Eyelid Dermatitis 1_1013 Derm Dx
Eyelid Dermatitis 2_1013 Derm Dx
A 74-year-old female complains of a very itchy rash on her eyelids. Her medical problems include hypertension and glaucoma. Her medications include lisinopril and prescription eyedrops.
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Eyelid dermatitis broadly describes inflammation of the eyelids. It generally appears as an erythematous, edematous, pruritic rash over the upper eyelids. There are many causes of eyelid dermatitis, and the clinical features vary by diagnosis.
The most common cause of eyelid dermatitis is allergic contact dermatitis, characterized by an eczematous eruption on the upper eyelids. Vesicles, erythema, and exudate are commonly present in the acute phase, while the eyelids may appear lichenified and scaly in the chronic phase. Purulence may be present if secondarily infected. Patients describe pruritus as the main symptom.
Allergic contact dermatitis is caused by a delayed hypersensitivity reaction mediated by T cells. Common allergens include fragrance, metals such as nickel and cobalt, and chemicals such as toslamine formaldehyde found in nail polish. Other allergens include preservatives in medications such as cocamidopropyl betaine, methylchloroisothiazoline, and mehyldibromoglutaronirile, and active ingredients such as phenylephrine hydrochloride, sodium cromoglycate, papine, and idoxuridine. Airborne agents including pollen, dander, dust mites, and chemicals are also culprits. Contact with allergens can occur from direct application to the eyelids, transfer of the substance from the hands to the eyelids, or more commonly from nail polish, hair dyes and cosmetics applied elsewhere on the body.
The initial eruption occurs 24 to 48 hours after the first contact, while the second exposure triggers a rash in 12 to 24 hours. The eruptive phase typically lasts five to seven days, then moves into the plateau phase lasting five to seven days and finally resolves over the course of another five to seven days.
Irritant contact dermatitis appears similar to allergic contact dermatitis, but may be more diffuse. The primary symptom is a burning sensation. Severity depends on the concentration of the contactant and the duration of exposure.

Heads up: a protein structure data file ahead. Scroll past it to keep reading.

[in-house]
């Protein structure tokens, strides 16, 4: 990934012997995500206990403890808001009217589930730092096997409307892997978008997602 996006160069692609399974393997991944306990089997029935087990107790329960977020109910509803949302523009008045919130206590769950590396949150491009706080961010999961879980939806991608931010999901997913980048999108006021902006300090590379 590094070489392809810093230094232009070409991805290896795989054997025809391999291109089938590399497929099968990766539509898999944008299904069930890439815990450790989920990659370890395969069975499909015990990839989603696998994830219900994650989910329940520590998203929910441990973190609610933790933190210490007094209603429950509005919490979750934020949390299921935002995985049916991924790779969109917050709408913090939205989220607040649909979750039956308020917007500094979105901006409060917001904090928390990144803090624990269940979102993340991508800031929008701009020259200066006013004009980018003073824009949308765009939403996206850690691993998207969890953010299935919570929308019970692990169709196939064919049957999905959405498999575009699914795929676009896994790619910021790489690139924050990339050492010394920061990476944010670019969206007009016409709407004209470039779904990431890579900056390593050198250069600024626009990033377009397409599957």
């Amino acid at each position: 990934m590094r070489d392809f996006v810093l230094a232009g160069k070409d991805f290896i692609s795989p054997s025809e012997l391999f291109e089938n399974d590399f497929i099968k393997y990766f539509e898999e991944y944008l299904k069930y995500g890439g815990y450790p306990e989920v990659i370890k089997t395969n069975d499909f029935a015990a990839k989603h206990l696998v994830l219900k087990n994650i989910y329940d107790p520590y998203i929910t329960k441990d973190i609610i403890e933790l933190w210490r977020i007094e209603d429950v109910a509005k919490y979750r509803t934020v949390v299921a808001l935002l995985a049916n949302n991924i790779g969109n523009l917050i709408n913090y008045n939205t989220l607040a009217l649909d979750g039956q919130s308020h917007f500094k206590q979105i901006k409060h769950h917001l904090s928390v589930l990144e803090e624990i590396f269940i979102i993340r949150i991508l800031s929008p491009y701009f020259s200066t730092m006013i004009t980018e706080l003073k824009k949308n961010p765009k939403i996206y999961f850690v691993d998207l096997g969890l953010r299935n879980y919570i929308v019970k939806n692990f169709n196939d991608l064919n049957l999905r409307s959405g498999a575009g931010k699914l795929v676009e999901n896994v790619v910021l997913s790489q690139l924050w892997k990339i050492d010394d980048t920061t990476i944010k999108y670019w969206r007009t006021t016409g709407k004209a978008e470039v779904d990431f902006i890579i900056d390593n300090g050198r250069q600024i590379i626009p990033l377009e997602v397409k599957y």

Atopic dermatitis is another common cause of eyelid dermatitis. The eyelids appear red, scaly and lichenified. The rash classically affects the medial upper eyelid. Pruritus is a predominant symptom and patients who chronically scratch will have post inflammatory hypo- or hyperpigmentation.
Seborrheic dermatitis causes blepharitis characterized by redness and scale at the margin of the eyelid. A clue to the diagnosis is scale and redness also present on the scalp. Patients with neurologic disorders or HIV are more susceptible to seborrheic dermatitis.
Rosacea can also affect the eyelids causing blepharitis. The heliotrope rash of dermatomyositis appears as a symmetric, violaceous eruption on the upper eyelids.
Less common causes of eyelid dermatitis include lichen simplex chronicus, viral and bacterial infections, fixed-drug eruptions, lichen planus, psoriasis, contact urticaria and photodermatitis.
Of patients with eyelid dermatitis, 90% are women. The most common causes are allergic contact dermatitis (46%-56%), irritant contact dermatitis (15%-24%) and atopic dermatitis (14%-39%).
Diagnosis & Treatment
The diagnosis is made through the history and exam. Rarely is a skin biopsy needed, and will typically show spongiosis. In cases caused by allergic contact dermatitis, patch testing may help to identify the problematic agent.